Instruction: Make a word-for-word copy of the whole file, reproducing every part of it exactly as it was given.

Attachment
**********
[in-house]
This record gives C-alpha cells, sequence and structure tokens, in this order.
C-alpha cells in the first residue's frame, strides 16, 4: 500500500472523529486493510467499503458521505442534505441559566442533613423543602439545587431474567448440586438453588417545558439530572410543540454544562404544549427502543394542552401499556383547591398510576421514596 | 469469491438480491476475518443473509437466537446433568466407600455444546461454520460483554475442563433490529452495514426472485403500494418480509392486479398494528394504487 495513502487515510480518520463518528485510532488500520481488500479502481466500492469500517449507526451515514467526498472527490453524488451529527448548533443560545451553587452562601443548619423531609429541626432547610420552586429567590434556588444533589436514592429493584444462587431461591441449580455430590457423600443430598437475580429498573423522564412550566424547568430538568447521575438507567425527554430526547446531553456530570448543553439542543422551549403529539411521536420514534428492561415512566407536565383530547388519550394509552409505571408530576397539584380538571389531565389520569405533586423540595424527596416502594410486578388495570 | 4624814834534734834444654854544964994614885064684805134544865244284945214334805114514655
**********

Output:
[in-house]
This record gives C-alpha cells, sequence and structure tokens, in this order.
C-alpha cells in the first residue's frame, strides 16, 4: 500500500472523529486493510467499503458521505442534505441559566442533613423543602439545587431474567448440586438453588417545558439530572410543540454544562404544549427502543394542552401499556383547591398510576421514596 | 469469491438480491476475518443473509437466537446433568466407600455444546461454520460483554475442563433490529452495514426472485403500494418480509392486479398494528394504487 495513502487515510480518520463518528485510532488500520481488500479502481466500492469500517449507526451515514467526498472527490453524488451529527448548533443560545451553587452562601443548619423531609429541626432547610420552586429567590434556588444533589436514592429493584444462587431461591441449580455430590457423600443430598437475580429498573423522564412550566424547568430538568447521575438507567425527554430526547446531553456530570448543553439542543422551549403529539411521536420514534428492561415512566407536565383530547388519550394509552409505571408530576397539584380538571389531565389520569405533586423540595424527596416502594410486578388495570 | 4624814834534734834444654854544964994614885064684805134544865244284945214334805114514655